Case No. 6:04-cv-698-Orl-28KRS.
February 12, 2010
This cause is before the Court on the "Joint Motion of Receiver and Cox Enterprises, Inc. for Hearing and Approval of and Direction to Complete Sale of Publishing Operations to Halifax Media Acquisition, an Affiliate of Stephens Capital Partners LLC and Stephens Investments Holdings LLC" (Doc. 576) filed by Plaintiff, Cox Enterprises, Inc. ("Cox") and the Receiver, James W. Hopson ("Hopson"). In this motion, Cox and Hopson request that the Court approve the proposed sale of the publishing operations of News-Journal Corporation ("NJC") pursuant to the Asset Purchase Agreement. Objections to the motion have been filed by PMV, Inc. ("PMV") (Doc. 584); Marc L. Davidson, Julia Davidson Truilo, and Robert Truilo (Doc. 585); and Thomas S. Brown, Kenneth R. Hornack, Emery M. Jeffreys, Suzanne D. Kridner, Bruce J. Kuehn, Andrew E. Mikula, Laura Stewart (collectively, the "Pension-Intervenors") (Doc. 586). On February 1, 2010, the Court heard argument and received evidence regarding the motion. (See Mins., Doc. 596; Hr'g Tr., Doc. 594).
PMV requests that this Court withhold its approval of the sale, arguing that Hopson has failed to comply with the requirements set forth in 28 U.S.C. § 2001(b) for the sale of real estate. Specifically, PMV claims that Hobson has not obtained three independent appraisals prior to seeking approval of the sale by the Court. In relevant part, § 2001(b) requires that the Court appoint three disinterested persons to appraise the real property at issue before confirmation of a private sale. 28 U.S.C. § 2001(b). Hopson and Cox, via a joint response, argue that "[a]lthough multiple appraisals generally are required to support the sale of realty per 28 U.S.C. § 2001(b), here, [the Court is] not dealing with isolated pieces of real property, but with property directly used in the publishing operations or necessary for future expansion." (Doc. 601 at 3). Further, Hopson and Cox state that "[a]dditional appraisals of the real property included within the sale would not assist in evaluating the value of the publishing operations to be sold, are not necessary as this is not a liquidation sale[,] and would be a waste of the Receiver's limited resources." (Id.).
During the hearing, Hopson testified that the real property at issue is comprised of the "main production plant," the "newsprint warehouse," and "other properties . . . [that] are small basically vacant lots adjacent to the [NJC] property." (Hr'g Tr. at 124). Of these properties, two had been recently appraised: (1) the main production plant at a value of $7.6 million, and (2) the newsprint warehouse at a value of $1.35 million. (Id.). The other properties had not received an appraisal and were only included in the sale after the buyer expressed interest. (Id.). According to Hopson's testimony, these vacant lots were listed in the Asset Purchase Agreement as having a value of $660,000. (Id.).
Given that the apparent value of the real estate comprises approximately half of the entire purchase price, the Court deems it necessary to follow the statutory scheme as expressed in § 2001(b) in the absence of case law allowing otherwise. The Court accepts the appraised values of the main production plant and the newsprint warehouse nunc pro tunc and orders that Hopson use the same appraiser to provide appraisal values for the vacant lots. Within seven (7) days from the date of this Order, the parties are to confer and submit two agreed-upon appraisers to conduct independent appraisals of the parcels of real property to be transferred via the Asset Purchase Agreement. Should the parties be unable to reach an agreement, Cox and the Defendants shall each submit the names of two appraisers and the Court will select two from this list. The Court will ABATE this motion pending submission of appraised values of the real estate in question. DONE and ORDERED in Chambers, Orlando, Florida.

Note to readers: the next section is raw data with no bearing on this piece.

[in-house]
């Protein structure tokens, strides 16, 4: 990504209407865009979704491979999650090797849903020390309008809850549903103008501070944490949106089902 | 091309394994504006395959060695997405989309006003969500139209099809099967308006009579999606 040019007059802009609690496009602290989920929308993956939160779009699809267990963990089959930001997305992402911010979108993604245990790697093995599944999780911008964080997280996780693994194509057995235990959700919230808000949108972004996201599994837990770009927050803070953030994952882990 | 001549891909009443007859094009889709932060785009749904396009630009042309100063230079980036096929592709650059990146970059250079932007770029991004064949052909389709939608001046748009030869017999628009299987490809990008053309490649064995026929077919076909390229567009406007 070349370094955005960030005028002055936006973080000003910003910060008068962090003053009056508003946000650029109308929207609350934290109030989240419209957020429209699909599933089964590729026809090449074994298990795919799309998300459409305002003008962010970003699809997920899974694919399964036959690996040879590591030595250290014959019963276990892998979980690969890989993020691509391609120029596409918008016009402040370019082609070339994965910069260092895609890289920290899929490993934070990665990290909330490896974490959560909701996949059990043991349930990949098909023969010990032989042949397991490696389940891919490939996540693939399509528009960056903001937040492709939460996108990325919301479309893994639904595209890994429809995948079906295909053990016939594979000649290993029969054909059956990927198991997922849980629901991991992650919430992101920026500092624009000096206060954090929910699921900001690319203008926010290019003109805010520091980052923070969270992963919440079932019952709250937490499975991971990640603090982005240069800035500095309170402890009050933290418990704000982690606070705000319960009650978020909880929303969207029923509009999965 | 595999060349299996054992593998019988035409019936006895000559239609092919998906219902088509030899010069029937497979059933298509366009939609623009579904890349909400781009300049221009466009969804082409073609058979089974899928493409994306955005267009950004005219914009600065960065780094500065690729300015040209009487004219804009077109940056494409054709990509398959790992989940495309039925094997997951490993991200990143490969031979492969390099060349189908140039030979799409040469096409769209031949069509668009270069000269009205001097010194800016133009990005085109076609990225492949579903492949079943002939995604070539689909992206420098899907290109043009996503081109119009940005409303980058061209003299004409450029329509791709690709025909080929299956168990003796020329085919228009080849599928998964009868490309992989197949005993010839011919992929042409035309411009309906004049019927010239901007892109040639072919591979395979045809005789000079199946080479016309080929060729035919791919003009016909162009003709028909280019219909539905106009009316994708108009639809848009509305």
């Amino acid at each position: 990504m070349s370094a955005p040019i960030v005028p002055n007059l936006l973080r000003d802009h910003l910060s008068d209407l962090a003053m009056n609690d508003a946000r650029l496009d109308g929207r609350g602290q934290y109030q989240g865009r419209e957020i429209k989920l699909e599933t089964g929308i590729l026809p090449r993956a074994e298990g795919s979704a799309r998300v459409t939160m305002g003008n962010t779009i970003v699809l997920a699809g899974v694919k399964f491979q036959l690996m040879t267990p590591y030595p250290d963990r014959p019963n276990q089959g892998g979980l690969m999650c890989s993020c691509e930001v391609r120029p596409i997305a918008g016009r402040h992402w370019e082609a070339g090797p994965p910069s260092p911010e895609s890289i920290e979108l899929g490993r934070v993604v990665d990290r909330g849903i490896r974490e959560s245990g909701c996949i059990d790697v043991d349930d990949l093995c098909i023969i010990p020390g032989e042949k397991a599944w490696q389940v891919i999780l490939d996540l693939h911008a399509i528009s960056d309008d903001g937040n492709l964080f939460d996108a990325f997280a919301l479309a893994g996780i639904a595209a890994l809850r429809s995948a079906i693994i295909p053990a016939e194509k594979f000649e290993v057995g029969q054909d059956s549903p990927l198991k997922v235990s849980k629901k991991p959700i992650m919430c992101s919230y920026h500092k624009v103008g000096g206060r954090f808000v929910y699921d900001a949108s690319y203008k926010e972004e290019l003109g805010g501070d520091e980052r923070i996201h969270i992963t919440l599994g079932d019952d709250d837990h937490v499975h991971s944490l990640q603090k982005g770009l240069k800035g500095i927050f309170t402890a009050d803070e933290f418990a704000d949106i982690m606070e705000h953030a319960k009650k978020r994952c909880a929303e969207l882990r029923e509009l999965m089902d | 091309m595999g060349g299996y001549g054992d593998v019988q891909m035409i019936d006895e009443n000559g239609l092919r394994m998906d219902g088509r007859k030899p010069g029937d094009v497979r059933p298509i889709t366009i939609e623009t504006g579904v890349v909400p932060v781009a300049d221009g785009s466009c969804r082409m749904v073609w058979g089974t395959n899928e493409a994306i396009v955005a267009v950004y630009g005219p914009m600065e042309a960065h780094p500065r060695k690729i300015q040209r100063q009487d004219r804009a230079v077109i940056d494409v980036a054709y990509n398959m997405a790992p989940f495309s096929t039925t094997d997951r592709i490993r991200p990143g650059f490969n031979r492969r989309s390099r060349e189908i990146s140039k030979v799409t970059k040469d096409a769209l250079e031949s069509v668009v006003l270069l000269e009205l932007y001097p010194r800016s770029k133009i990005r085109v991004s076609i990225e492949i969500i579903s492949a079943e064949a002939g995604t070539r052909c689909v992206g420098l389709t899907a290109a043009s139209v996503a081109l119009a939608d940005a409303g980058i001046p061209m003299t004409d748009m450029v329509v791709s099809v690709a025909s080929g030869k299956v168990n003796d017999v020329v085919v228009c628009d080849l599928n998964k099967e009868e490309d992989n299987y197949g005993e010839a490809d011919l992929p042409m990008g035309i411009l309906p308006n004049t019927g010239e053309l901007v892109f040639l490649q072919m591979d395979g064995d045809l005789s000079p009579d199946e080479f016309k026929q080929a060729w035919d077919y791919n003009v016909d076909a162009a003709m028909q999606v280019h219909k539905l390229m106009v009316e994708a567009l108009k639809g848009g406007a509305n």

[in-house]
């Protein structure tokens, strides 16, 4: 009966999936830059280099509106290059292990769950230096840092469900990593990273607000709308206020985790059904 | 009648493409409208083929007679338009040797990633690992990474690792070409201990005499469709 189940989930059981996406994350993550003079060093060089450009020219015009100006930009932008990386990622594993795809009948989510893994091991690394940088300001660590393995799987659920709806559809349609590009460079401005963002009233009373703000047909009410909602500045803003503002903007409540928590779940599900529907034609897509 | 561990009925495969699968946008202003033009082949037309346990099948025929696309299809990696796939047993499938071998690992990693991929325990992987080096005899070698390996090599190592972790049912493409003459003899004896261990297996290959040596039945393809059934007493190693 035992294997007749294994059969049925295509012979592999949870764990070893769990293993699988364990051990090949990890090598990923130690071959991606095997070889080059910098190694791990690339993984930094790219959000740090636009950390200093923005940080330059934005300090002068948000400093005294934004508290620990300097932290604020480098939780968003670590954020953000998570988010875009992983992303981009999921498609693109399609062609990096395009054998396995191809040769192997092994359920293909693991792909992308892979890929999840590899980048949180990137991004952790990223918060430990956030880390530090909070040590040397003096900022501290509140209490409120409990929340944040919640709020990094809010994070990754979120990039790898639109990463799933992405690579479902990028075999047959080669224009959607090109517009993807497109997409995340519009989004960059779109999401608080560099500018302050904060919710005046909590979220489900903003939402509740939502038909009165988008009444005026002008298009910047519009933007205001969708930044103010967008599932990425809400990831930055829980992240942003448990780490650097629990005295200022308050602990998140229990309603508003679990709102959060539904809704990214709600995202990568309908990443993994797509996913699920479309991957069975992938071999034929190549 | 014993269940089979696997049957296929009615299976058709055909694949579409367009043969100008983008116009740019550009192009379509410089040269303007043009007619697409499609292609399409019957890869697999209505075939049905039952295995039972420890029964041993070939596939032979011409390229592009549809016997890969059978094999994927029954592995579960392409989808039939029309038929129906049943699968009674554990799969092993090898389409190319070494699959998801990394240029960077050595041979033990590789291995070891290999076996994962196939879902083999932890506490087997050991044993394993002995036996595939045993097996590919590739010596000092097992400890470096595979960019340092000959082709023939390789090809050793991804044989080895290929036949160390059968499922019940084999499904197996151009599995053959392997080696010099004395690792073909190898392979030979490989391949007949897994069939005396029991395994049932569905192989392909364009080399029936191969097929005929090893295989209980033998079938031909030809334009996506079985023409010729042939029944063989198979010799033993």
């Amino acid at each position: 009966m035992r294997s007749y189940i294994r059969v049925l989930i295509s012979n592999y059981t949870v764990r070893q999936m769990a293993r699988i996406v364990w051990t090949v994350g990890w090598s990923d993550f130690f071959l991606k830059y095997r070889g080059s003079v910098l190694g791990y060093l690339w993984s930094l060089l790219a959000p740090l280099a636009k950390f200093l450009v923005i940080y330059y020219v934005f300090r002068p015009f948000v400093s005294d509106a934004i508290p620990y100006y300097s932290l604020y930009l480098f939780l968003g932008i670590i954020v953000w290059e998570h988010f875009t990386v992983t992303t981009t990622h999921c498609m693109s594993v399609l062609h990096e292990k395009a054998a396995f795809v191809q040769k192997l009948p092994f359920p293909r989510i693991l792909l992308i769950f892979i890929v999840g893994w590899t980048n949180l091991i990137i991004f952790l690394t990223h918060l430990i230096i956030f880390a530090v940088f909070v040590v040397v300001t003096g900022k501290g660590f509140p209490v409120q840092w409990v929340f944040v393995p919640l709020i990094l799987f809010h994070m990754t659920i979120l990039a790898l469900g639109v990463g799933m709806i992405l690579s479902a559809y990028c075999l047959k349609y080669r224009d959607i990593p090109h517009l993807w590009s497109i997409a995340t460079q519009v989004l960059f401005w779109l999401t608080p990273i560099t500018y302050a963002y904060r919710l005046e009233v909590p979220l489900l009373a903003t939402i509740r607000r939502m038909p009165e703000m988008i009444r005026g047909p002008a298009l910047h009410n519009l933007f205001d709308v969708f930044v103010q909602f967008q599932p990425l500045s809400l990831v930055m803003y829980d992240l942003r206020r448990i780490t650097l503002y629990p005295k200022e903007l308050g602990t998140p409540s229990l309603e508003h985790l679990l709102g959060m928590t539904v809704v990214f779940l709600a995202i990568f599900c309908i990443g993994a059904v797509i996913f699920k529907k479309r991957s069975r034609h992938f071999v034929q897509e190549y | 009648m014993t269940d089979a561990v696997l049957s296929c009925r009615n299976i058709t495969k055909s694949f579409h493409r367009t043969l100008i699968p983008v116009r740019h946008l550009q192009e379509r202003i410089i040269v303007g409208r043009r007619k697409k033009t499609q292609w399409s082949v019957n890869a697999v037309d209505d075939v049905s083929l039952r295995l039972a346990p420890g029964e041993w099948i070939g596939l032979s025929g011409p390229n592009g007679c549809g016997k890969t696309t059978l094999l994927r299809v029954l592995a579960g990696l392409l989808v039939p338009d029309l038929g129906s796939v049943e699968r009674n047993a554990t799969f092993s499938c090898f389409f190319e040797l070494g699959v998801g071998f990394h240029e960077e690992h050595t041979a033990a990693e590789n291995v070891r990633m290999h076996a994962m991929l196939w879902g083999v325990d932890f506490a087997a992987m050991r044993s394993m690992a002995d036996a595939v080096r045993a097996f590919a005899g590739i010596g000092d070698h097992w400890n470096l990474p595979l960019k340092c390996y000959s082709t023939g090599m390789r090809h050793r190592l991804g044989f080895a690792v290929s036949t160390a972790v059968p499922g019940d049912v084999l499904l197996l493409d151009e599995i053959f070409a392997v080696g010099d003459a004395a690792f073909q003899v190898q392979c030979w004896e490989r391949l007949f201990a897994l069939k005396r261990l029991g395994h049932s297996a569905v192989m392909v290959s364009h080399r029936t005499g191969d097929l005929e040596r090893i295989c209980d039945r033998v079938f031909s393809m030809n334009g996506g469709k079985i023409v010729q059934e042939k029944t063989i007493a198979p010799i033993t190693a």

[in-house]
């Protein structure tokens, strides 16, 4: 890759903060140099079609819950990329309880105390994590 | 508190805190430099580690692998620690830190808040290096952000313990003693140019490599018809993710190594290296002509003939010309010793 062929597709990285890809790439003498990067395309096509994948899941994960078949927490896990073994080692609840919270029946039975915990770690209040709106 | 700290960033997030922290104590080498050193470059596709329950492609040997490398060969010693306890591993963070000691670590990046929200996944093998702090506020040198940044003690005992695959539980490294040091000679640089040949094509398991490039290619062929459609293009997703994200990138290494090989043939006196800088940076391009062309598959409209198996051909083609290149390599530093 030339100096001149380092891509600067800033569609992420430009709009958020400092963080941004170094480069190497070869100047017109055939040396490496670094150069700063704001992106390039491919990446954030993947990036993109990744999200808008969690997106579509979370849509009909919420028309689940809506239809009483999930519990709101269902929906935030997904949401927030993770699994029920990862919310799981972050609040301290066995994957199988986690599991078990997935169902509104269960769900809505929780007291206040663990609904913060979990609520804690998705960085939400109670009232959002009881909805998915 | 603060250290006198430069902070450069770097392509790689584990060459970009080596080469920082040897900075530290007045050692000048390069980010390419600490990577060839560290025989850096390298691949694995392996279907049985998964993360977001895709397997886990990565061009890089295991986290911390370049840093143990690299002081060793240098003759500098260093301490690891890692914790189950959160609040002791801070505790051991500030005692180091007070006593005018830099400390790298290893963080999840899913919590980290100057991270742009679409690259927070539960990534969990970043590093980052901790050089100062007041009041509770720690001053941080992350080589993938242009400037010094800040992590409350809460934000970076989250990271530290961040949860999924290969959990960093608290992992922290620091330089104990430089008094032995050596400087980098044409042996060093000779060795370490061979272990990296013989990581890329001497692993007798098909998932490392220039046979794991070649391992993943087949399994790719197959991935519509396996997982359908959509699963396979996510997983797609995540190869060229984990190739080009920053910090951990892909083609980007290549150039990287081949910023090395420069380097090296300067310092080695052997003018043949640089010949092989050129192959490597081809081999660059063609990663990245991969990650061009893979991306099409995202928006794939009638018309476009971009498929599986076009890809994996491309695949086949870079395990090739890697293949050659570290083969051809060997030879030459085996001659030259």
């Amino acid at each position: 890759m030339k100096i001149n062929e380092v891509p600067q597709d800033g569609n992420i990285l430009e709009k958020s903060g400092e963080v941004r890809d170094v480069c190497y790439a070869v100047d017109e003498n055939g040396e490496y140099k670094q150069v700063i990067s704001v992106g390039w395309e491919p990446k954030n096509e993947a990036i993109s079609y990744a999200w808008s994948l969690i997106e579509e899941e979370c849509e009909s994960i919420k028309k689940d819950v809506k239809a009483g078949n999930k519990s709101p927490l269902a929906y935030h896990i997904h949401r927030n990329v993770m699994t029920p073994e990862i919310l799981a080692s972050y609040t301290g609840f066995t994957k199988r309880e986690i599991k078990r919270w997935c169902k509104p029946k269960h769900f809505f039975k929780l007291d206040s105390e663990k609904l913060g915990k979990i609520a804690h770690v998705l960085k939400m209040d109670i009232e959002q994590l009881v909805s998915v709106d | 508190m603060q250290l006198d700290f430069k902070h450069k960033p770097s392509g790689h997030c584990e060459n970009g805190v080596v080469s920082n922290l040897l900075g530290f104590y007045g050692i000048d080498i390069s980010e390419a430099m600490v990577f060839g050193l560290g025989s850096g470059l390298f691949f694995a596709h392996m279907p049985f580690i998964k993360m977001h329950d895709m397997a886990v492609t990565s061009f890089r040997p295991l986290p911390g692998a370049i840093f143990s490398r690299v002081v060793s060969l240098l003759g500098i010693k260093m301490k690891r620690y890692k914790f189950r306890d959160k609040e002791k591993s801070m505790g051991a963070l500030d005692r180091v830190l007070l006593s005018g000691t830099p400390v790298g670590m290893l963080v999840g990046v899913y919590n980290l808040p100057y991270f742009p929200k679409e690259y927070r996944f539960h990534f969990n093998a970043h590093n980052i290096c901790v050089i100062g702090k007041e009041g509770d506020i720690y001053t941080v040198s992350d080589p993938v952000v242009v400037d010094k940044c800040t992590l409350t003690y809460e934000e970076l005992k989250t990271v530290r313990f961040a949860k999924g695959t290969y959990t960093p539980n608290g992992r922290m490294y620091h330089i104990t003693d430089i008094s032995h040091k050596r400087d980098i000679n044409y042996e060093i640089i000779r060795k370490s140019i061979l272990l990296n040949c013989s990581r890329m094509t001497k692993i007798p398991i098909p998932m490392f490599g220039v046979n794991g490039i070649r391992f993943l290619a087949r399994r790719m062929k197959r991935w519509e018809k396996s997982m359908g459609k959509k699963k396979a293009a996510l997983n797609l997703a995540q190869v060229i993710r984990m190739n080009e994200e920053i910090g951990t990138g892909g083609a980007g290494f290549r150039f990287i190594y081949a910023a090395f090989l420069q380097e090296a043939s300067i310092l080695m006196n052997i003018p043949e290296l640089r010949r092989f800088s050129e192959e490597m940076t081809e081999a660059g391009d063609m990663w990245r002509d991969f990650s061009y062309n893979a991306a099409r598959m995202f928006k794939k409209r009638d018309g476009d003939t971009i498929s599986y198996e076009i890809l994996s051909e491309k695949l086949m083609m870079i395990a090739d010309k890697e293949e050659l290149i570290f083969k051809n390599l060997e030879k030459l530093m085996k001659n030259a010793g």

Hopson and Cox cite to this Court's May 22, 2009 opinion inS.E.C. v. Kirkland, No. 6:06-cv-183-Orl-28KRS, 2009 WL 1439087 (M.D. Fla. May 22, 2009), in support of the proposition that the Court has discretion to approve the sale of real property without complying with the requirements of § 2001(b). In Kirkland, the Court deviated from the statutory scheme due to extraordinary circumstances, namely the uniqueness of the property at issue and because it saw no benefit to the receivership estate in requiring additional appraisals because the purchase price being offered exceeded the value set by the only appraisal. Kirkland, 2009 WL 1439087, at *2. Additionally, the receiver in Kirkland published notice of the proposed sale allowing other interested purchasers an opportunity to place an offer, "ensuring that the value of the properties [was] tested in the marketplace." Id. at *3. Though the Court is sympathetic to the argument that the proposed sale of the publishing operations of NJC has been sufficiently tested by the market in that multiple offers were made and the highest offer selected, the Court does not find the same set of extraordinary circumstances presented here as in Kirkland. Here, the Court is not presented with a situation where the proposed purchase price is higher than the sole appraised value; in fact, the proposed sale includes real estate for which no appraisal at all has been conducted.
The Court intends for the Defendants collectively to submit the names of two appraisers, not two names for each named Defendant. Additionally, the Pension-Intervenors need not submit any names.